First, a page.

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The Birmingham age-herald. [volume] (Birmingham, Ala.) 1902-1950, February 16, 1913, EDITORIAL SECTION, Image 33

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tjlie gang hail been listening to the
whiskered gam4 of a patent medicine vet£
dop, who liad \rg hours entertained a
crowd of yokels, and buncoed them into
having his stuff and bad dcrarted. as the
gang sat at its usual place.
The sheriff was in a reminiscent mood,
the talk had drifted along on the subject
of catches in jokes, minstrel show gags,
sells in various fashions, and sundry
episodes, where the narrator either sold
out ids auditor,'or bit, and got sold him-'
"About four years ago, mused the sher
iff," a Atlanty drummer for a snuff fac
tory treed me and gut \ne clear out on
a limb. Me and the drummer was argu
ing about different breeds of men and
their habits, and relating to each other
arrests, train robberies and divers fra
casses, where tubs of blood had been
shed and such, when Old Snuffy cuts In
with a episode with a oftteh in it, which
your unde bit at, and got chawed good
and proper.
, V 'You Alabama Hillbillies,' saj^ he,
'has some tolerable hectic scrimmages,
but the casualties resulting therefrom
cion t add up like it does among your
cousins, the Georgia Crackers. The dif

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Personal Magnetism
« 1
Herbert L. Flint, one of the best knowr
hypnotists in the world, has just published
a remarkable book on hypnotism, persona!
magnetism and magnetic healing. It is by
far die most wonderful and comprehensive
treatise of the kind ever printed. Mr. Flint
has decided to give, for a limited time, a
, free copy to every person sincerely inter
ested in these wonderful sciences. This
book is based upon years of practical
experience by a man who has hypnotized
more people than any other one person.
You can now leam the secrets of hypno
tism and personal magnetism at your own
home free.
| Hypnotism strengthens your memory ontl de
velops your will. It overcomes basbfulness.
revives hope, stimulates nmbitlon and deter
Biination to succeed. It gives you that self
gouildence which enables you to convince people
(if vour real worth, it gives you the key to
tjie’ inner secrets of mind control. It enables
you to control the thoughts and actions of
others. When you understand this grand and
mysterious science, you cun plant suggestions
In’ human minds which wil 1 bo carried out in
»i day or even a your lienee. You can cure
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You can cum yourself of insomnia, nervous
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^-^PHONES 226^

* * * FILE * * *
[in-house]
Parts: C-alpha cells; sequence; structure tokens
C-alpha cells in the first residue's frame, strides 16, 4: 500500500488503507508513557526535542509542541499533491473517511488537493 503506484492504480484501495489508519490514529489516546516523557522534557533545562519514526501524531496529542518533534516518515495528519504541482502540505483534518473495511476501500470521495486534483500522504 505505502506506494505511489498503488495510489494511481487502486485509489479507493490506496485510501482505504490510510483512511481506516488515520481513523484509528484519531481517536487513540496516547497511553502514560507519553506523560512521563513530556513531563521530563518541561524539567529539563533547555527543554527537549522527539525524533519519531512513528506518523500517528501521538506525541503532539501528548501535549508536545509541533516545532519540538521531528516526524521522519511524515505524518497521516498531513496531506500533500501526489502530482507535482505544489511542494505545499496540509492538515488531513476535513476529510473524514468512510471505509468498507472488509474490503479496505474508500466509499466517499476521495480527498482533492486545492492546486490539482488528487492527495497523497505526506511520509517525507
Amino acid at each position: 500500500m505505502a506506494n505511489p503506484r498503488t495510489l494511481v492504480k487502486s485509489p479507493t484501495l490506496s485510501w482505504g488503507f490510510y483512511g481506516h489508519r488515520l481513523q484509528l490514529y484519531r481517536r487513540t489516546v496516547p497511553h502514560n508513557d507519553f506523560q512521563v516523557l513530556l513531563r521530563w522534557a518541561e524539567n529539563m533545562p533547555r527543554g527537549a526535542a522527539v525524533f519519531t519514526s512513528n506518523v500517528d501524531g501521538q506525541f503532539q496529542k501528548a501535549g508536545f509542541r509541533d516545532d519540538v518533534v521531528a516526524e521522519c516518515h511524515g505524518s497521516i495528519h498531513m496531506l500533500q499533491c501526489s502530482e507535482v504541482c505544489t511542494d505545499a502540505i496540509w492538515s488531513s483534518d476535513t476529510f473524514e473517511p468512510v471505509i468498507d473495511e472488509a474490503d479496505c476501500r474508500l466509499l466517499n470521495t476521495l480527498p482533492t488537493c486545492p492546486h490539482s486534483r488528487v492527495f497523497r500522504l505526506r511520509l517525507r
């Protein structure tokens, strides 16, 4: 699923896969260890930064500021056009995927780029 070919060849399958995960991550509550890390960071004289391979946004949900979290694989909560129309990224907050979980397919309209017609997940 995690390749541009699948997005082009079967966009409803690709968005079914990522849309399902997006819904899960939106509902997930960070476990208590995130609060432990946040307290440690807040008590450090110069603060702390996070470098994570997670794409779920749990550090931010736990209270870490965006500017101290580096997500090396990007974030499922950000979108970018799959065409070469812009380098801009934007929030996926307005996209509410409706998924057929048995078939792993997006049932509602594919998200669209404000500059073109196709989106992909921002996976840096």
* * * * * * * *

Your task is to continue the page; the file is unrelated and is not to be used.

Monday is
a good day
to commence
with this
Each Cap- S
sule bears (MIOY)
Ik tMtre of rrmnf^tftaft '■ <
jill imrociHTs :
ferenee between you is that the Cracker
is more fiercer, more blood thirsty, and
more ready to devour his prey after slay
ing him than you Alabamians.
*' T admit that you fellows are homi
cides, all right, but you don't mutilate
your victim. You simply slaughters him,
and lets it go at that, but the Georgia
Cracker aint built that way. His thirst
for gore ain't satlsflled until he piles up a
first class holocaust and sheds blood
enough to paint a car shed. At first, 1
used to have heart failure at sight oi
thtse blood thirsty Crackers, hut, as ev
ery one ot these little cross roads Geor
gia stores bought snuff very lavish, and
them Crackers was always sitting about
(he stores, I got rather used to them and
unbent to tlmt degree that I occasionally
attended their dances, or “shin digs." as
them Cracks called this social function.
“ 'Over on Heifer creek, at Bull's Gap.
in Buttermilk Cove, Cow-Eta County,
Georgy, there was a shin dig that collect
ed mighty near every Cracker, male and
female, for 20 miles. There was one awful
pooty girl present. She was a human
hollyhock, round, and strong, with eyes
like stars, and the minute l seen her 1
ptoceeded to cotton up to her, as soft as
goose grease.
“ ‘As you can see, T am right smart of
aV good looker myself, and on this occa
sion I had Solomon, and the lillies of the
valley beat to a frazzle with regular Au
rora-Borealis raiment. X was wearing a
lot of glad rags from Atlanty—red cravat,
tan shoes, a thousand candlepover cravat
pin, blue shirt, and a green celluloid col
lar, and as l could sling conversation like
a flutter mill, it wasn't long before l had
a ripe tomato mash on that mountain
*• 'I danced with her the first set, and the